Singapore - The world is in uncharted territory where oil prices are concerned, a senior executive of the International Energy Administration (IEA) has said.
Neil Atkinson, the agency's head of the oil industry and markets division, said the oil industry has struggled to understand the shale phenomenon in the United States, and has failed, firstly, to foresee how rapidly it would grow, and secondly, how resilient oil production has stayed, even as oil prices tumbled in the last 18 months.
Speaking at the launch of the Singapore International Energy Week 2016, he said: "The third element to this is, when recovery does come, how quickly will the US be able to resume growth? This is a major, major uncertainty governing our analysis in the next few years."
Any sign of recovery will encourage marginal shale oil producers to stay in the business or return to production, putting a cap on further price growth, he told reporters later.
This makes it extremely difficult for the industry to forecast how oil prices would react in future. "This is going to be a really interesting phenomenon over the next year or so, and we're all learning about it every day," he said.
The IEA, the energy watchdog for industrial nations, is expecting both the Brent and West Texas Intermediate crude benchmarks to average between US$35 (S$48) and US$40 a barrel this year.
"On that basis, it's difficult to see certain portions of the shale producers staying in business.
"But it's a moving target because their ability to cut costs, refinance and hedge production from 2016 to 2017 shouldn't be underestimated."
Brent oil has rebounded from a 12-year low of about US$29 a barrel in January this year; it gained more than 50 per cent after Russia, Saudi Arabia, Qatar and Venezuela made provisional agreements to freeze supply at January's levels, catalysing a change in sentiment in the oil market.
Brent futures traded at US$41.40 a barrel at 7pm Singapore time on Wednesday; the US West Texas Intermediate benchmark traded at US$41.
The agreement could be widened to include other major oil producers, with the Organisation of the Petroleum Exporting Countries (Opec) and major non-Opec producers expected to meet in Doha on April 17 for another round of talks.
But it is uncertain whether this meeting would take place, said Mr Atkinson, noting that a meeting scheduled for March 20 in Moscow failed to happen.
Regardless of that, a freeze in production is "meaningless" because only Saudi Arabia has the ability to raise production if it wants to, he said.
The path toward collaboration among the oil major producers has been strewn with plenty of roadbumps. Opec officials had earlier said that any deal would be conditional on Iran joining in - an unlikely prospect as the country seeks to boost its production to pre-sanctions levels.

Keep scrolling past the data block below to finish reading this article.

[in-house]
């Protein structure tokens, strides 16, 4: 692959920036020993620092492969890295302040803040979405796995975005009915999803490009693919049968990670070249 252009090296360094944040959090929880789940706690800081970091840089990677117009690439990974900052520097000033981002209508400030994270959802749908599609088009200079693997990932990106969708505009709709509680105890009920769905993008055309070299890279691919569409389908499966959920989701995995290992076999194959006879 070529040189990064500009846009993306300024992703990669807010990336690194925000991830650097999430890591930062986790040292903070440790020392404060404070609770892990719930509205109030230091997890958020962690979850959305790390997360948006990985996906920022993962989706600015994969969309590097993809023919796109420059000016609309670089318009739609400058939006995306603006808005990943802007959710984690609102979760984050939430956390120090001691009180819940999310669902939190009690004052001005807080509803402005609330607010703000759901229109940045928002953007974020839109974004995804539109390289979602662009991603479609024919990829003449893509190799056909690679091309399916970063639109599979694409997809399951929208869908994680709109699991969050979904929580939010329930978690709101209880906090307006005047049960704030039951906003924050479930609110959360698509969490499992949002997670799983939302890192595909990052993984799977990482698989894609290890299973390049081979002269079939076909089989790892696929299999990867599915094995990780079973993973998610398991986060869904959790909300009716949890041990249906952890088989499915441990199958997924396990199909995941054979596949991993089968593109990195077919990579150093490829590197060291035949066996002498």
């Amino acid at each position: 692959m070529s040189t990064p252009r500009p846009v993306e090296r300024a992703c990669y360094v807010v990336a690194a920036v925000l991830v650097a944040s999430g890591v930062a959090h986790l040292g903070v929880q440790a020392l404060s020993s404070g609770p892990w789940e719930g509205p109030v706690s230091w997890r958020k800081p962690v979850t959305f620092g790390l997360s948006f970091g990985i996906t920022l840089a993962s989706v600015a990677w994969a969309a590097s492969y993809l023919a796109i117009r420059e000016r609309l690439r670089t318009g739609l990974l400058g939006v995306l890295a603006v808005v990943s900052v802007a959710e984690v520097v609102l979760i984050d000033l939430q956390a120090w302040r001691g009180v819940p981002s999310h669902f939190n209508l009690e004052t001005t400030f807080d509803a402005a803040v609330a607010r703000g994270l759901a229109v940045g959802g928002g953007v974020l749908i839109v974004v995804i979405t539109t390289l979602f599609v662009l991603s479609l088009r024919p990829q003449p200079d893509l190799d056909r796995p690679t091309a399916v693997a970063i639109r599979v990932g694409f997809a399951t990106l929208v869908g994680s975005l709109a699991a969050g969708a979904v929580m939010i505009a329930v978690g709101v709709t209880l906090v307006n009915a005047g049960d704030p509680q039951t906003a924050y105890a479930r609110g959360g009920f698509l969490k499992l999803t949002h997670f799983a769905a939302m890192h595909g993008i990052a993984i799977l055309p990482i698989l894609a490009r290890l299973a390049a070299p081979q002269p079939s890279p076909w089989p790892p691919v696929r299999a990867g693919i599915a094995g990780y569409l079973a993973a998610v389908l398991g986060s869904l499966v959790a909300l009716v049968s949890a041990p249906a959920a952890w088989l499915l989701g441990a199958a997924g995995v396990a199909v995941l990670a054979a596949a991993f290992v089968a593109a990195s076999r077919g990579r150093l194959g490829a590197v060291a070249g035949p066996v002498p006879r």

But The Financial Times, quoting an unnamed senior Opec delegate, reported on Wednesday that Saudi Arabia is prepared to go along with an output freeze without Iran.
Libya on Tuesday indicated that it would skip the meeting, as it was also working on returning to pre-conflict production levels.
The IEA is expecting Iran to lead most of the output growth from Opec in the five years to 2021, and its capacity to rise by one million barrels to 4 million barrels a day by 2021.
The country has in the first quarter boosted oil output by 300,000 barrels a day, in line with the IEA's estimates, said Mr Atkinson, who is expecting Iran to add another 300,000 barrels a day by the third quarter.
"Iran hasn't exactly been flooding the market with lots of oil. It seems to be far more measured," he said.
Iran officials had earlier said the country would add a total of one million barrels a day this year.
The oil producer could have under-estimated the difficulty of marketing into over-supplied markets, and regaining its market share from Saudi Arabia, Russia and Iraq, which have grown their outputs in its absence, said Mr Atkinson.
The veteran analyst also reiterated a warning that the IEA had sounded earlier - that two straight years of capital expenditure cutback in the oil industry could raise the chances of a oil price spike in a few years, potentially hurting the global economy.
Nearly US$400 billion of spending on new oil and gas projects have been shelved, noted energy consultancy Wood Mackenzie. The IEA is expecting total upstream expenditure to fall by 17 per cent this year, following a 24 per cent drop last year.
Some US$300 billion in investments is needed simply to maintain oil production at existing levels, much less meet an expected growth in global oil demand, said Mr Atkinson.
"We run the risk that, without adequate investments, there will be major spikes in oil prices towards the end of this decade, which could be very damaging for the global economy. It is perhaps sowing the seeds for a rather difficult situation in a few years."
This article was first published on March 24, 2016.
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